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World of hopportunity

It was started in 2013 by two beer lovers with just £5,000. Now Leeds’ Northern Monk is one of the world’s Top 100 breweries on one of Yorkshire’s fastest growing companies.

O n a small industrial estate on the edge of Leeds city centre a quiet brewing revolution is happening.

This less than glamorous location is home to Northern Monk, a brewery which in just six years has found fans in 23 countries, picked up a trophy cabinet full of awards and earned a reputation for doing things a little differently.

Here the hard hats are shaped like baseball caps, dogs are positively encouraged in the office and so happy are the staff that they voluntarily give up their evenings and weekends if there’s a big order which needs getting out.

The brainchild of entrepreneur Russell Bissett and craft brewer Brian Dickson, Northern Monk started out just down the road from their current headquarters in a redundant flour mill which is still home to a small brewing operation and the popular Refectory tap room which has successfully injected a little hipster vibe into Holbeck.

“It was in a bit of state when we first walked in,” says Brian, who in another life was a saxophonist in the ska band Wobbly Bob, coincidentally also named after a beer. “It was damp, the walls were peeling; we just had to get the power tools out and strip everything back. We thought we’d be up and running in two months; it took us seven.”

Those original premises weren’t the only thing which needed work. Some of the first beers out of the Northern Monk stable were also a little rough around the edges.

“Of the initial four, one was terrible,” admits Brian. “We got the fermentation wrong and it tasted like sickly sweet butterscotch. I think Russ thought we would be turning out world-beating beers on our first attempt. This was always going to be a bit of a learning curve, but you know what? Even our second batch was pretty good. 

“There is a science to brewing, but it also relies on instinct. That’s the exciting bit and when you’re starting a brand from scratch you have to be prepared to experiment and try things that might not work.”

Relatively quickly, Northern Monk had perfected its core range and word soon began to spread. The beer also began to win fans around the country as did the pair’s approach to business, which has a definite social bent.

They work closely with local charities and community groups in Holbeck with the aim of changing the reputation of an area often overshadowed by its red-light district and its patron scheme, which sees it collaborate with artists and other creatives on limited edition beer, has helped widened the brand’s appeal.

“Those collaborations are really important to us. Some breweries might do one or two a year, but we are committed to bringing out three a month,” says Russ. “It’s exciting because it means there is always something new to talk about, but more than that it’s about us working with like-minded people.”

The real test of Northern Monk’s pulling power came last year when they launched a crowdfunding appeal with the aim of raising £500,000 to expand their canning line. Within days the target had been smashed and when the deadline hit, 2,090 individuals had pledged £1.4m.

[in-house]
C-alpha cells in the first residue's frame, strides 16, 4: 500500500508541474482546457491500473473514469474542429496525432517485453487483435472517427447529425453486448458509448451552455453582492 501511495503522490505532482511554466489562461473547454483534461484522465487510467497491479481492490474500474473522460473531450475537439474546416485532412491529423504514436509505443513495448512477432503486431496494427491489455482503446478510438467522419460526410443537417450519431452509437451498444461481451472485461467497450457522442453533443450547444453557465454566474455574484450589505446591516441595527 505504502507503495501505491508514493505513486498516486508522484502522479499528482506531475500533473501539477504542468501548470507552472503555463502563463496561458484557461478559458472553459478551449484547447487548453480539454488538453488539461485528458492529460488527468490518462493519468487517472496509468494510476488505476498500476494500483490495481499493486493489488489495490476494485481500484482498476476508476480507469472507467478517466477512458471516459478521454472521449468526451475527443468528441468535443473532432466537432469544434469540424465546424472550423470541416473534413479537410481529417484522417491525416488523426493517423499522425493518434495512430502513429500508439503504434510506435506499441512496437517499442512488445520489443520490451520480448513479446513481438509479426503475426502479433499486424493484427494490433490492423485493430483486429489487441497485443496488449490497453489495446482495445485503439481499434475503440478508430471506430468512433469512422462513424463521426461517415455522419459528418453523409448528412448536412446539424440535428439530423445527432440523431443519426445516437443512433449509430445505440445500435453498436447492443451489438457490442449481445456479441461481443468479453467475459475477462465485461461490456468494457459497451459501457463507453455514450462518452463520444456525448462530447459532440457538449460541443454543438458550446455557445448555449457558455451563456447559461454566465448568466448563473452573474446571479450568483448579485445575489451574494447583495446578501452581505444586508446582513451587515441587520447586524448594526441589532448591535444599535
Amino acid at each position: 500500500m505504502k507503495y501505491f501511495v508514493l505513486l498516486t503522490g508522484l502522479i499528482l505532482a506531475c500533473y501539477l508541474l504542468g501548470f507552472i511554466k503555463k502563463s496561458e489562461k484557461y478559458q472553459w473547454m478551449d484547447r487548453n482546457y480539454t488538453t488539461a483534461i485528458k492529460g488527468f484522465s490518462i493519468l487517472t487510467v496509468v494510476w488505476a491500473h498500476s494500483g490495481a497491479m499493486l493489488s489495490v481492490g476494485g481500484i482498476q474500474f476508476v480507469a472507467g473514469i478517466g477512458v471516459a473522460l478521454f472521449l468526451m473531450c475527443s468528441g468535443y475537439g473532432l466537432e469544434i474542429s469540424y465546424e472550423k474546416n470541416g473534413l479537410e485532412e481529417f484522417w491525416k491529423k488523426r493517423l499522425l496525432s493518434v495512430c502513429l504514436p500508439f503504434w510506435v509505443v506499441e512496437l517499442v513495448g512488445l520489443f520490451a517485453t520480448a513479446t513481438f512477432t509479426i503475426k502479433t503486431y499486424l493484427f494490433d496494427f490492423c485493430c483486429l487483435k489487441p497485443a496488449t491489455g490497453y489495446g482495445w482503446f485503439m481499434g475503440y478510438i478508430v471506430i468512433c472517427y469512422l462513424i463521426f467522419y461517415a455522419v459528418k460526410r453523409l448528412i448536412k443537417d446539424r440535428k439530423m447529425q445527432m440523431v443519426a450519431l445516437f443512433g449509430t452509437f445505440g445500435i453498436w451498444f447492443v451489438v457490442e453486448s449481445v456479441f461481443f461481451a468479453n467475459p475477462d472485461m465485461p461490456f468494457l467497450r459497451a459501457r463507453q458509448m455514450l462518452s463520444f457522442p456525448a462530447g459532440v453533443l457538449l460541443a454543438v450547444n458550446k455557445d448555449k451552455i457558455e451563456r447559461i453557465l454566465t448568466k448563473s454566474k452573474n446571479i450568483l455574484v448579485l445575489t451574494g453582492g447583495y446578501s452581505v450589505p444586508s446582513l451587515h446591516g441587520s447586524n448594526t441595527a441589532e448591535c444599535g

“That was a pretty special time,” adds Russ. “At one point it was going up by £80 every minute. We wouldn’t have launched an appeal if we hadn’t been confident it would be successful, but I don’t think any of us expected it to take off quite the way it did.

“Northern Monk was started on a £5,000 windfall I got from my grandma and even though there was a lot of competition I knew we had something pretty special. We’ve doubled production every year since and as well as raising extra capital, the crowdfunding appeal was also a way of letting other people be part of our success.”

Russ and Brian have always been determined to plough their own furrow and were initially resistant to offers of private equity, fearing they might be compromised by a third party. However, recently they secured a deal with Active Partners, which will see it take a 25% of the company.

“They got in touch when we did the crowdfunding and over the last year they have really got to know us and we have got to know them,” adds Russ. They work with a number of other brands like the ethical clothing company Finisterre which are really a good fit for us.”

Since opening, Northern Monk has doubled production each year and given their success, their latest collaboration – Northern Powerhouse – is an apt one.

“It was begun by Wylam Brewery in Newcastle and it was so successful they decided it should be an annual event with a different brewery taking the lead each year.  We have worked with seven other craft brewers on our range, now we just need to get 7,000 cans out to customers.”

With that Russ is off. He’s going to help out in the warehouse because those boxes won’t pack themselves.

Northern Monk’s Dark & Wild City festival will take place on November 22nd & 23rd.  The event will welcome more than 30 top brewers and blenders from across the world to their Old Flax Store home in Leeds.
For tickets go to darkandwild.city

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